Whether through deliberate intentions, neglect or ignorance, some candidates were not filing reports on time – and there were no consequences. Representative Hall, an advocate for ethics, openness and transparency, ran a bill to close that loophole.
Because of HB246, members of the public can more readily access campaign contribution information with a new button on the legislative website. (Right now, you can go to the current disclosure website and click on any candidate whose financial donations you wish to peruse.)
Candidates must also report donations within 3 business days if they are within the 30 day reporting period before a contested election. No more holding on to donations until after an election, just so people can’t see one’s donors.
There are also some teeth to the bill. Candidates are fined $50 or 15% of the contribution being reported past the deadline, whether in dollars or in kind. That money goes to the general fund.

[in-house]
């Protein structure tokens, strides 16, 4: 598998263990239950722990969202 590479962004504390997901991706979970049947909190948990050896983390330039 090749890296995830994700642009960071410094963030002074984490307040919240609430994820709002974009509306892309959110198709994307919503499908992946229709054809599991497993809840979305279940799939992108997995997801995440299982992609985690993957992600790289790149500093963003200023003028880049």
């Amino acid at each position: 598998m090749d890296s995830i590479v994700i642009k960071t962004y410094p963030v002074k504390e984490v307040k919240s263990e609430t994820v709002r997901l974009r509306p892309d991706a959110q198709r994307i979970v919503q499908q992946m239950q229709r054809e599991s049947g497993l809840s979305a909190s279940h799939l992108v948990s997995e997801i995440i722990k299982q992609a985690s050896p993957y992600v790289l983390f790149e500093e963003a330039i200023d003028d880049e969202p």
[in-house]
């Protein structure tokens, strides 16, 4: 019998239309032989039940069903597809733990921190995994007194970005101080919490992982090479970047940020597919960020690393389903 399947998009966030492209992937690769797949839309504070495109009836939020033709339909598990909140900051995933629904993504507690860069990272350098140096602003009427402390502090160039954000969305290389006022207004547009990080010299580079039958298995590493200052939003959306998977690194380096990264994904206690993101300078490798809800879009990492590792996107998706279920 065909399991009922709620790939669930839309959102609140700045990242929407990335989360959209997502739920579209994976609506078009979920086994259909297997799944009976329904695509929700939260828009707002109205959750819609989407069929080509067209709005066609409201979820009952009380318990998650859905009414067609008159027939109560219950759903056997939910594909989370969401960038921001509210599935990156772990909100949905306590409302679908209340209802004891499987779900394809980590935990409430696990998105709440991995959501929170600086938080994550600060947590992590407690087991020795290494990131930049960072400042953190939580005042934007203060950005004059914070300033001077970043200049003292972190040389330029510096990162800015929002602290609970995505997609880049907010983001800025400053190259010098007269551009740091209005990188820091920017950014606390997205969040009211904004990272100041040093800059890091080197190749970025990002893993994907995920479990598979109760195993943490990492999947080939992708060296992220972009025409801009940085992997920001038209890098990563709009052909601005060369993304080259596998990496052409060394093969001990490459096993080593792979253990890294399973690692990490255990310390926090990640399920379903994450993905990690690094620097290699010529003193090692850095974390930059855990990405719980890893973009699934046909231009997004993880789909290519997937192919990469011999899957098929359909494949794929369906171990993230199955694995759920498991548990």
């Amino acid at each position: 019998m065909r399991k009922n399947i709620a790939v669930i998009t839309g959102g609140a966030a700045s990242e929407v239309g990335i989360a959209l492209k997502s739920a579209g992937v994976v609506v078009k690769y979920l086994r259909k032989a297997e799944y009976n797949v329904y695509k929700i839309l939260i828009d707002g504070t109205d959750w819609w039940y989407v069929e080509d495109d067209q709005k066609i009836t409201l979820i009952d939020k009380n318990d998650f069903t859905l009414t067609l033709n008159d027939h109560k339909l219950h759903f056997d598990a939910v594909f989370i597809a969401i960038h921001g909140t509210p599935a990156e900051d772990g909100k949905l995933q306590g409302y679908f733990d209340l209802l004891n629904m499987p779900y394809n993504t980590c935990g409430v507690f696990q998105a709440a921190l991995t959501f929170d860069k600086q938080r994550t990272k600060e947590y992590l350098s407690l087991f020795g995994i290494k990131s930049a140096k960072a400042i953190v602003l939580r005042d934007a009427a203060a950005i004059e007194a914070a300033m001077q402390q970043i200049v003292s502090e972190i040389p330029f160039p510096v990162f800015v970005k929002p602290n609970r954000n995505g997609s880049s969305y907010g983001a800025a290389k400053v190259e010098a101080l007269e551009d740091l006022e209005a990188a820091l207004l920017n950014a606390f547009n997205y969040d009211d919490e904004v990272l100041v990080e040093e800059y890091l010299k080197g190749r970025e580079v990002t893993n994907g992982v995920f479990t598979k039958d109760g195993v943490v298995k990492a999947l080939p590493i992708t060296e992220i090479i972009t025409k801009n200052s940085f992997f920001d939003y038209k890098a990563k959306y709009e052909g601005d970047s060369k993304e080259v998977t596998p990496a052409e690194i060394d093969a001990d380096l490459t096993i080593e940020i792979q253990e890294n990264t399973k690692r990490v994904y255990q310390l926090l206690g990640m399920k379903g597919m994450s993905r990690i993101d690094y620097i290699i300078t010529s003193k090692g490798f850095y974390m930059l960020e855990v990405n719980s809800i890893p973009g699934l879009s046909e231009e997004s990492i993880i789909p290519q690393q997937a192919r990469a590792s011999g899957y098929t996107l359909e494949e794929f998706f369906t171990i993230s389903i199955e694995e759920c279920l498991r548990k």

There is also increased transparency into the lobbyists on the Hill. They are now required to:
*Notify legislators which entities they representing as they begin communicating about a bill or issue.
*Wear name tags at the Capitol, at least 18-point font.
This bill was one of the most substantive pieces of legislation dealing with campaign finance in several years. The Lt Governor’s office sent a personal letter to Rep Hall thanking him for the time and effort he put into the bill and in collaboration with the Lt Governor’s office. The letter said in part:
Your work on the campaign financial disclosures bill was a huge step forward in making sure we have a more closely-regulated disclosures system.
The ceremonial bill signing for this and the election law reforms sponsored by Rep Jim Dunnigan will be in the Gold Room at the Capitol on Friday, May 16 at 3:20 pm.
(Originally published on HollyontheHill.com)
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